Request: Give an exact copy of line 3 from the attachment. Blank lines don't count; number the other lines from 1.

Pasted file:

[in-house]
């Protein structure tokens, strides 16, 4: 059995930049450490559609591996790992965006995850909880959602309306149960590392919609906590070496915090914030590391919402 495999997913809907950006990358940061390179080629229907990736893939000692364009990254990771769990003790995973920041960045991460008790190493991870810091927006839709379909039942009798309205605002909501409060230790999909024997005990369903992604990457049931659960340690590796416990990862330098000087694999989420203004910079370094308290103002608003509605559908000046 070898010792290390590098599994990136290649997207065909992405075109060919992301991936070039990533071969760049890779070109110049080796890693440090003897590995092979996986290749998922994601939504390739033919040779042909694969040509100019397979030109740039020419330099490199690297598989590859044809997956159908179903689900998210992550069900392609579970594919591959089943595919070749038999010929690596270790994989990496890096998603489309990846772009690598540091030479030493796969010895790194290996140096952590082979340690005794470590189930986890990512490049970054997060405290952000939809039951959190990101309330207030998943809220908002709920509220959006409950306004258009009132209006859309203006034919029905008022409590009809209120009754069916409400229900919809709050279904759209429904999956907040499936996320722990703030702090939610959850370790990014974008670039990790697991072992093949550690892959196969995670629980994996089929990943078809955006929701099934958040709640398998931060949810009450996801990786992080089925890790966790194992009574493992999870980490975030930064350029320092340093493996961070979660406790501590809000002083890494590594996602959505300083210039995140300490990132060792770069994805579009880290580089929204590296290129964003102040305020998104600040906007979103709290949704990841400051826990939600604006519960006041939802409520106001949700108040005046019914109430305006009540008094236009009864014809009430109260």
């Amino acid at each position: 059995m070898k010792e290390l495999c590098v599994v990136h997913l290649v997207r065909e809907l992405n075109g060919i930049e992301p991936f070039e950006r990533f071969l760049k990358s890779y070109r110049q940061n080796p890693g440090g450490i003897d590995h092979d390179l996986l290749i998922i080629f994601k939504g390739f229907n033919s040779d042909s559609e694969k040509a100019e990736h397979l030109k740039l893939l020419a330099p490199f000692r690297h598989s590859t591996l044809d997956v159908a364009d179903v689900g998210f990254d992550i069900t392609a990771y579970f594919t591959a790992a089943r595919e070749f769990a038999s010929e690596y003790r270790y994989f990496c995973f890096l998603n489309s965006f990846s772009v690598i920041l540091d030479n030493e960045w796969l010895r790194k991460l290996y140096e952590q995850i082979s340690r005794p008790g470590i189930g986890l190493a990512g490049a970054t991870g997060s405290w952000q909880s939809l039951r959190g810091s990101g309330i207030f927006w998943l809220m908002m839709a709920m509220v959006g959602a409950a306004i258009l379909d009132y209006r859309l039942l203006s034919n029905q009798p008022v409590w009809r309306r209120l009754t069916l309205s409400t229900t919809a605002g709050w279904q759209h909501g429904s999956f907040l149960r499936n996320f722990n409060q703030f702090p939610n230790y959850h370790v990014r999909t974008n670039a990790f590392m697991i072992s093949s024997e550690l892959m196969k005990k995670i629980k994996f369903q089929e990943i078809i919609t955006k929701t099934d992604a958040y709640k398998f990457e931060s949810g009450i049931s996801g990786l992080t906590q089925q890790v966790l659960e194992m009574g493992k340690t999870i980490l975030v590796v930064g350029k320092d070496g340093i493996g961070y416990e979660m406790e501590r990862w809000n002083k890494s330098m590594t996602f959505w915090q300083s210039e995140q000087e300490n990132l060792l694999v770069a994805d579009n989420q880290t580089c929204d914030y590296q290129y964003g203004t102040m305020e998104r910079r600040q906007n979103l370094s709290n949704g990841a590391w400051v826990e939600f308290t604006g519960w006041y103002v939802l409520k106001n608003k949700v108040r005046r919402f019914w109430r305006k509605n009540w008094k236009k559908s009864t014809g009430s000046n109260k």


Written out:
């Amino acid at each position: 059995m070898k010792e290390l495999c590098v599994v990136h997913l290649v997207r065909e809907l992405n075109g060919i930049e992301p991936f070039e950006r990533f071969l760049k990358s890779y070109r110049q940061n080796p890693g440090g450490i003897d590995h092979d390179l996986l290749i998922i080629f994601k939504g390739f229907n033919s040779d042909s559609e694969k040509a100019e990736h397979l030109k740039l893939l020419a330099p490199f000692r690297h598989s590859t591996l044809d997956v159908a364009d179903v689900g998210f990254d992550i069900t392609a990771y579970f594919t591959a790992a089943r595919e070749f769990a038999s010929e690596y003790r270790y994989f990496c995973f890096l998603n489309s965006f990846s772009v690598i920041l540091d030479n030493e960045w796969l010895r790194k991460l290996y140096e952590q995850i082979s340690r005794p008790g470590i189930g986890l190493a990512g490049a970054t991870g997060s405290w952000q909880s939809l039951r959190g810091s990101g309330i207030f927006w998943l809220m908002m839709a709920m509220v959006g959602a409950a306004i258009l379909d009132y209006r859309l039942l203006s034919n029905q009798p008022v409590w009809r309306r209120l009754t069916l309205s409400t229900t919809a605002g709050w279904q759209h909501g429904s999956f907040l149960r499936n996320f722990n409060q703030f702090p939610n230790y959850h370790v990014r999909t974008n670039a990790f590392m697991i072992s093949s024997e550690l892959m196969k005990k995670i629980k994996f369903q089929e990943i078809i919609t955006k929701t099934d992604a958040y709640k398998f990457e931060s949810g009450i049931s996801g990786l992080t906590q089925q890790v966790l659960e194992m009574g493992k340690t999870i980490l975030v590796v930064g350029k320092d070496g340093i493996g961070y416990e979660m406790e501590r990862w809000n002083k890494s330098m590594t996602f959505w915090q300083s210039e995140q000087e300490n990132l060792l694999v770069a994805d579009n989420q880290t580089c929204d914030y590296q290129y964003g203004t102040m305020e998104r910079r600040q906007n979103l370094s709290n949704g990841a590391w400051v826990e939600f308290t604006g519960w006041y103002v939802l409520k106001n608003k949700v108040r005046r919402f019914w109430r305006k509605n009540w008094k236009k559908s009864t014809g009430s000046n109260k």